"This means that residents and road users should see the number of Heavy Goods Vehicles and plant machinery on the roads reduced in the coming months."
The line is expected be fully operational in eight months time.
The UK's largest dairy company has delayed paying its farmers, following a crash in the price of milk.
First Milk, a co-operative owned by British farmers, said 2014 was a "year of volatility that has never been seen before" in the global dairy industry.
Its chairman, Conservative MP Sir Jim Paice, said it will delay today's payments to farmers by two weeks and all subsequent payments by a fortnight.
"We are a business owned by dairy farmers. The board are acutely aware of the difficulties this current extreme volatility is causing First Milk members and the UK dairy industry.
"We don't know how long this current market downturn will last, and we are aware that hundreds of UK dairy farmers are unlikely to find a home for their milk this spring.
"Our priority is to make the business and our processing assets as secure as possible in order that we can continue to process and market every litre of our members' milk."
It's a tough time for dairy farmers - in the past 12 months returns from globally traded dairy products have fallen by more than 50%, leading to a steep fall in milk prices around the world.
Last year the chief dairy adviser to National Farmers' Union warned that the cost of production outstripped the price farmers were receiving for milk.
The city council at the Civic Centre is not the worst in the North West of England when it comes to sickness but it's one of the worst performing councils in the region.
According to its own figures, it's now 14th out of 16 local authorities in terms of days lost per employee. Looking at where those absences came it's biggest number was down to stress and depression, at 626 days lost that's a third of all long term absences.
But perhaps most worryingly for the council the total amount itself has gone up with sickenss levels there up by 27 percent compared to last year.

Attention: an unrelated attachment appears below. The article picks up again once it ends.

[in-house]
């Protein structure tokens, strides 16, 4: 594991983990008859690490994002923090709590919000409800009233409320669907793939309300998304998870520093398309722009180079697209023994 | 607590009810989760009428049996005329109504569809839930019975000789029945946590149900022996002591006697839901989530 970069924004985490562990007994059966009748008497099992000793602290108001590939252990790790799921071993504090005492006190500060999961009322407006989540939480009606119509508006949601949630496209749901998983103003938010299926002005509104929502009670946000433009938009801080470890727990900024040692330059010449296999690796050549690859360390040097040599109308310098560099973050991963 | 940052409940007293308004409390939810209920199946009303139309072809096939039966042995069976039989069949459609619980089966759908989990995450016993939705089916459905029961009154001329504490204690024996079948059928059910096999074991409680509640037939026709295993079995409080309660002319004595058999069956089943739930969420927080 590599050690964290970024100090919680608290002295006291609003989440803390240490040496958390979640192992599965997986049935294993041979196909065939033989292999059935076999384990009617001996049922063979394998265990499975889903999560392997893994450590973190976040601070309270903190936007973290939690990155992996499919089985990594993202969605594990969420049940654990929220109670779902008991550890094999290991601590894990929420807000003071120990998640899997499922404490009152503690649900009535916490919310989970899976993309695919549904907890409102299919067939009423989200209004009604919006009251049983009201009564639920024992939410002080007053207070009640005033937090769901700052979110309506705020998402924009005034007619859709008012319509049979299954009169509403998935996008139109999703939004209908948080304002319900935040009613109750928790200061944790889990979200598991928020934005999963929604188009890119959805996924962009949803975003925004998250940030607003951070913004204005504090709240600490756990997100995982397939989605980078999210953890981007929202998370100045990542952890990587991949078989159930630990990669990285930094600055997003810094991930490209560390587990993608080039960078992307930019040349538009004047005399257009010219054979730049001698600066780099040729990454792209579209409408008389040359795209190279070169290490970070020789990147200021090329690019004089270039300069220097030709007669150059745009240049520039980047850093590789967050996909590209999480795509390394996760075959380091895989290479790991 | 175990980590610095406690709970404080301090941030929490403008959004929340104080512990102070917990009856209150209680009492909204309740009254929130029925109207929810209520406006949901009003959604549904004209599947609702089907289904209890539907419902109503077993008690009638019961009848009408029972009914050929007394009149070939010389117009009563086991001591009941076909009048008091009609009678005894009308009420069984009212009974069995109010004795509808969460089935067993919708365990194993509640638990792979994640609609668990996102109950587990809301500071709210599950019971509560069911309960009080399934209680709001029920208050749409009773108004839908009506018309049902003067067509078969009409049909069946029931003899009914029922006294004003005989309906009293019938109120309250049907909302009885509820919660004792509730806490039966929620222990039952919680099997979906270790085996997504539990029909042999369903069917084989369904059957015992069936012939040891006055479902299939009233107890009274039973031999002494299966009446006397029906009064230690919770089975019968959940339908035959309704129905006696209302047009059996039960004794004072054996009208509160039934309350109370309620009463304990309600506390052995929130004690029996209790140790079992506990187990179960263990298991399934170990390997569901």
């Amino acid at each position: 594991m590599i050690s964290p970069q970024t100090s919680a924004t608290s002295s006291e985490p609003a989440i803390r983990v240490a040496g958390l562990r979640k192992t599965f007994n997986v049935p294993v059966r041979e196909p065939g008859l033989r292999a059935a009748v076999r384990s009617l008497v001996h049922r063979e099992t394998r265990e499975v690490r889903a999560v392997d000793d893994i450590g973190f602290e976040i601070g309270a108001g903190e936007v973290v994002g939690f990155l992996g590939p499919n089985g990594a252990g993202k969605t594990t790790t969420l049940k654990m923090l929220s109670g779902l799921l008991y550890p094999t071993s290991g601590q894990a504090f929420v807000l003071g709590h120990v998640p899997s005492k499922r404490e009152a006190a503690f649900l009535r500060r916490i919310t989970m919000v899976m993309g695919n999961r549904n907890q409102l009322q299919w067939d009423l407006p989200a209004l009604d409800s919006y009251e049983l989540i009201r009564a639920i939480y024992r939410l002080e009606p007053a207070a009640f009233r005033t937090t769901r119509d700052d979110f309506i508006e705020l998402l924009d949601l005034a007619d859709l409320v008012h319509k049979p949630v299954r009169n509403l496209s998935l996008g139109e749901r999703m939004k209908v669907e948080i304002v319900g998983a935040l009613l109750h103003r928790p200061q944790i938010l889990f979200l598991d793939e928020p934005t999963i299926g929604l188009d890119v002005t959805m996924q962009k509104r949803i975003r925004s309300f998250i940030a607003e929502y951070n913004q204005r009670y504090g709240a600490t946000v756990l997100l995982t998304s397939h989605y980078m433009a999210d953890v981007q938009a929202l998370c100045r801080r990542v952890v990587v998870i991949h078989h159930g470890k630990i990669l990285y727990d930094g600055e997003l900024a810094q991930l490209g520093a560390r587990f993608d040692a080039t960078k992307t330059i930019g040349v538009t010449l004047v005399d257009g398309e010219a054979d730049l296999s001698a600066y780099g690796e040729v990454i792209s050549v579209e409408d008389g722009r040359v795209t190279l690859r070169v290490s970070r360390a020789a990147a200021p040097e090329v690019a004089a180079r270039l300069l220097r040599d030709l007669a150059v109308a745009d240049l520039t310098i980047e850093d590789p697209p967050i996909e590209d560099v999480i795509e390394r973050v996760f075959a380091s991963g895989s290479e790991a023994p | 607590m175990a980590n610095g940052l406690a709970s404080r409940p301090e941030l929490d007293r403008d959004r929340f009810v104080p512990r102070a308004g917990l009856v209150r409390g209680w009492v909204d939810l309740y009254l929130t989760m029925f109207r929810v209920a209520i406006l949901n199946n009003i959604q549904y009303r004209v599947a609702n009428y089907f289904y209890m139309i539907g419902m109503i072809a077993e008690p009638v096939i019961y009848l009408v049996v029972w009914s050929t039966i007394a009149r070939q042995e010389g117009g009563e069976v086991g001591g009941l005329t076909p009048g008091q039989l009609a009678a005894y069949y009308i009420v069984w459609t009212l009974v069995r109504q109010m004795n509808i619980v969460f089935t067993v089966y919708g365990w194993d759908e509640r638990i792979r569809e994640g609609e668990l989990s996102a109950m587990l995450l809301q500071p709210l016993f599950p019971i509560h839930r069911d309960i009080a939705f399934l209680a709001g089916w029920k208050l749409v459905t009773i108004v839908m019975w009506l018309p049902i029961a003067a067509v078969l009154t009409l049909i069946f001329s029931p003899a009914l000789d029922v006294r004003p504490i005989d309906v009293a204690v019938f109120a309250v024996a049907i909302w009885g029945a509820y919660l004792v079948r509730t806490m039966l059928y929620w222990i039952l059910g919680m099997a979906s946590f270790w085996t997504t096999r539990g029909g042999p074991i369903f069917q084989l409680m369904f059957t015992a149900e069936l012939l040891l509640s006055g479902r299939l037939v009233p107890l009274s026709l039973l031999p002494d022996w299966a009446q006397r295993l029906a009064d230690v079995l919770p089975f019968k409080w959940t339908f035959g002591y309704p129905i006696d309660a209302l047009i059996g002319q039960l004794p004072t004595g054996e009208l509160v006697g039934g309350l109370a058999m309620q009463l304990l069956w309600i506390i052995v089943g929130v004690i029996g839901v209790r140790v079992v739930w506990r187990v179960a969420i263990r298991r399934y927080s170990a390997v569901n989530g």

Our reporter Matthew Taylor went along to the meeting at the council to find out why.
Carlisle City Council's chief executive says he doesn't think an increase in sickness levels at the organisation are caused by council cuts.
The council's had an increase of more than 27 percent in the number of staff who've taken a sick day between April and September last year as compared to the year before.
A third of those sick days were caused by stress or depression.
Jason Gooding, Carlisle City Council chief executive said that the council acknowledged that there was a problem. But he insisted that it was due to absences by a small number of staff members who were on long-term sick leave. He said the council was keen to help any members of staff get back to work after absences and didn't think it was necessary to change their sickness policy.
By 2019, the council are being asked to make further cuts of £4.5 million with £1.3 million to be made in 2015.
UNISON, the public service workers union, which has criticised the extent of local government cuts, says it's clear staff are being expected to work more to keep vital services going.
The high rate of sickness among staff at Carlisle City Council is under the spotlight today.
The local authority will meet this morning to discuss why the number of people taking time off has gone up by more than a quarter since this time last year.
Stress and depression are said to be factors.
2,356 jobs at City Link will be lost, after a bid to buy the company failed.
Administrators EY confirmed the news today. Staff found out about the company's collapse on Christmas Day, and were warned the losses were likely.
371 people have been kept on to deal with remaining parcels and to assist in realising the Company's assets and winding down its operations.